Spaniards protest health care reforms
Thousands of people marched in Madrid on Sunday to protest plans to privatize parts of their public health care system, with some questioning the motives behind the government's actions.
The march by employees and users of the system is the year's second large "white tide" demonstration, named after the color of the medical scrubs many protesters wear. Several similar marches took place last year.
Demonstrators thronged main boulevards in the center of the Spanish capital, carrying banners saying, "Public health care should be defended, not sold off."
The Madrid region has proposed selling the management of six of 20 large public hospitals in its jurisdiction and 10 percent of its 268 public health centers. It says these reforms are needed to secure health services during Spain's economic crisis.
But protesters were skeptical.
"This measure is politically inspired and not financial," said mechanical engineer Mario Sola, 47. "If public hospitals were unsustainably loss-making as we're being told, private enterprise wouldn't be interested."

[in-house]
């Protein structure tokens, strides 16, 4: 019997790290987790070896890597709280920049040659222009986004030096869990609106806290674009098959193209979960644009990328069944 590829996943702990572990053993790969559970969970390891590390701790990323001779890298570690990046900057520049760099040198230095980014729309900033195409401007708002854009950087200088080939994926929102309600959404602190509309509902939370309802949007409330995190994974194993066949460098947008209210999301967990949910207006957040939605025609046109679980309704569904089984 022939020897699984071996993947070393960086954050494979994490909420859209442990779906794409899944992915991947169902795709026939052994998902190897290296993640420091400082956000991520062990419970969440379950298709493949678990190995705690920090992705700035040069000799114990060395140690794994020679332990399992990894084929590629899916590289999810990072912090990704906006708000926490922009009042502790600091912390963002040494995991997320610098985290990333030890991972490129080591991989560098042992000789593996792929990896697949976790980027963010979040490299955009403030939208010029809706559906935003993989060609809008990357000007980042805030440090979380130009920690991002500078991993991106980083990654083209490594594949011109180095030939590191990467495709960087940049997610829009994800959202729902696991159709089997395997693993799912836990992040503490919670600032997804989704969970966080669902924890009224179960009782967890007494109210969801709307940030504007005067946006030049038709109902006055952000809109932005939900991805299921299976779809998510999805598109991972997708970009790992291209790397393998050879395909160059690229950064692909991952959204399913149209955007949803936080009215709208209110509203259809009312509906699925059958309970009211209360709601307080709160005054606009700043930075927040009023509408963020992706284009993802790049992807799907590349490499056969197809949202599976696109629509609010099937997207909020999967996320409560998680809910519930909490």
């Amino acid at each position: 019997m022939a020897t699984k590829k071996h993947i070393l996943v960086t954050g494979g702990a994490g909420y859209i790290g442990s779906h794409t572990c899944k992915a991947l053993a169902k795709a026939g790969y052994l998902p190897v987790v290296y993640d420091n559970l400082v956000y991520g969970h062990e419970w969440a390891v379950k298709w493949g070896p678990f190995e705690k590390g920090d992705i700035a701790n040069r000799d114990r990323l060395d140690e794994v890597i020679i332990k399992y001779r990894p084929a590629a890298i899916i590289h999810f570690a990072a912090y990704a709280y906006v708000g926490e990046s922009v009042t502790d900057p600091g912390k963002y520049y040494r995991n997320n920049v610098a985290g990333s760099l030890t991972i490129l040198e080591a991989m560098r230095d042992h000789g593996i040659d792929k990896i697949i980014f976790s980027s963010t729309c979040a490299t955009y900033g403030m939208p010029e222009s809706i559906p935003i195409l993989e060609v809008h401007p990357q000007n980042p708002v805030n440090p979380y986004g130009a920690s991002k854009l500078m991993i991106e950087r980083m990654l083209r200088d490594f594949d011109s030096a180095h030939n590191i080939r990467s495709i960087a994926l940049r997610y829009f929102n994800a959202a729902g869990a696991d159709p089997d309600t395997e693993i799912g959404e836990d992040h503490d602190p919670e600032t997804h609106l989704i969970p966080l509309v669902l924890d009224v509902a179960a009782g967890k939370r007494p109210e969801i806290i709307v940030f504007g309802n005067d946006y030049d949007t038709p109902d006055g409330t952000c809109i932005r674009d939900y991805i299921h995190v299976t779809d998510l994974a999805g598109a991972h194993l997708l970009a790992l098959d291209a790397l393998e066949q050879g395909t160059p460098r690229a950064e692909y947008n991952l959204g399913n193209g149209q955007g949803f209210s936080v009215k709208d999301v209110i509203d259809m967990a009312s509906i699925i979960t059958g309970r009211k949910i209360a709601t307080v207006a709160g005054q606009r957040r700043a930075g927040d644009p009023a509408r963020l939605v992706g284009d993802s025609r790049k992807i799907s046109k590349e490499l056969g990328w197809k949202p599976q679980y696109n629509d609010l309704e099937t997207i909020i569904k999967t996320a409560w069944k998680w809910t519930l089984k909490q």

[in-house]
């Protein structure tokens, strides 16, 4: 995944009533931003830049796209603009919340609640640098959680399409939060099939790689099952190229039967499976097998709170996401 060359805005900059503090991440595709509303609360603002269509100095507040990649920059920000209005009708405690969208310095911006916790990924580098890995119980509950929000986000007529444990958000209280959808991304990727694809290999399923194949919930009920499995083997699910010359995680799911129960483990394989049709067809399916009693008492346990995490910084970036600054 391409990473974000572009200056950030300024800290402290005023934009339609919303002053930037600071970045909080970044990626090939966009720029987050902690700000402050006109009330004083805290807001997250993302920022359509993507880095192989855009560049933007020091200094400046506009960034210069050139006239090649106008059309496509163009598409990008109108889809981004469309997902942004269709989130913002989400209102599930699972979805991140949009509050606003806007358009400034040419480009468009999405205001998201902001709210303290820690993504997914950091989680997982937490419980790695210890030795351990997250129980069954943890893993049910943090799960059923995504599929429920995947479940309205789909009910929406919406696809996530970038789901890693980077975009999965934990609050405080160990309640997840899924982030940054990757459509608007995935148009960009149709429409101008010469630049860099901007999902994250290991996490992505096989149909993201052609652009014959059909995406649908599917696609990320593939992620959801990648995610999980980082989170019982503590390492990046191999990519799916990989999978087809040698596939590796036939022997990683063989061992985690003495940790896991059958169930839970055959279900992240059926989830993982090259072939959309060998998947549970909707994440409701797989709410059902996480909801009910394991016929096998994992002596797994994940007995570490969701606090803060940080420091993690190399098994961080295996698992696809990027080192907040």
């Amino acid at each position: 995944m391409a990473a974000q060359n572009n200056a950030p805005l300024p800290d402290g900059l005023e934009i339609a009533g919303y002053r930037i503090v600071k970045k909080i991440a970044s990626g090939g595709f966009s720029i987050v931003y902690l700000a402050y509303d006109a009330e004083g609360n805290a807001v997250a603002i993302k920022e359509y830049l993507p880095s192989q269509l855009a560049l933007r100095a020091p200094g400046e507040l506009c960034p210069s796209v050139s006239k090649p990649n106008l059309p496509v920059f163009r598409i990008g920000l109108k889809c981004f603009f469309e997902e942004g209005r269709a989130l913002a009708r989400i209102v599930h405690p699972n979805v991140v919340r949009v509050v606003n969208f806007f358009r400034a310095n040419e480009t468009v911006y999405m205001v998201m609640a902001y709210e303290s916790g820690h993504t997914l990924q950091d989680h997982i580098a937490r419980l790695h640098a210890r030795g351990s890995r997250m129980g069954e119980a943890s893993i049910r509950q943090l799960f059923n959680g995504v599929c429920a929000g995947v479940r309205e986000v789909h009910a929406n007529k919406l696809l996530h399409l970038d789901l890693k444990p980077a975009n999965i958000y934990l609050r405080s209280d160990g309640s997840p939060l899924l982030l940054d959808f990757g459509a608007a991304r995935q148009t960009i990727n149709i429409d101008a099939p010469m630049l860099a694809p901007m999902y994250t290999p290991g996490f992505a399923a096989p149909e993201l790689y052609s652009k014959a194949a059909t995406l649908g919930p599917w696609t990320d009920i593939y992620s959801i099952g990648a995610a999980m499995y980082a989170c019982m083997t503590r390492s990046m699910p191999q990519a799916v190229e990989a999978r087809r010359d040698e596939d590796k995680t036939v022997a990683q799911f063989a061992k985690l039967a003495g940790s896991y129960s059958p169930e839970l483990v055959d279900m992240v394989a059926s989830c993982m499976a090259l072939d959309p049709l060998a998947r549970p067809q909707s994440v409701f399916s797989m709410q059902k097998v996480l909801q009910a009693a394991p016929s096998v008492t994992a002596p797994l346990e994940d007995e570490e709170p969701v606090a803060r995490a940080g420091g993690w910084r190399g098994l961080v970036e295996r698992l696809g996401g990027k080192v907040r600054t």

Health care and education are administered by Spain's 17 semi-autonomous regions rather than by the central government.
Many regions are struggling financially as Spain's economy has shrunk due to a double-dip recession following the 2008 implosion of the once-prosperous real estate and construction sectors.
Some regions overspent during boom years, but are now excluded from borrowing on the financial markets to repay their accumulated debts, forcing them to seek savings and even request rescue aid from the central government.
Regional health councilor Javier Fernandez-Lasquetty called the protests irresponsible and said that "everyone has their point of view, but we are all fighting to defend the same thing."
Jose Gabriel Gonzalez Martin, president of Spain's Independent Civil Service Trade Union Center, said many people's suspicions were aroused when former government health officials acquired jobs with private companies lining up to take over medical analysis functions.
"It might be purely coincidental, but some coincidences are surprising," Gonzalez said.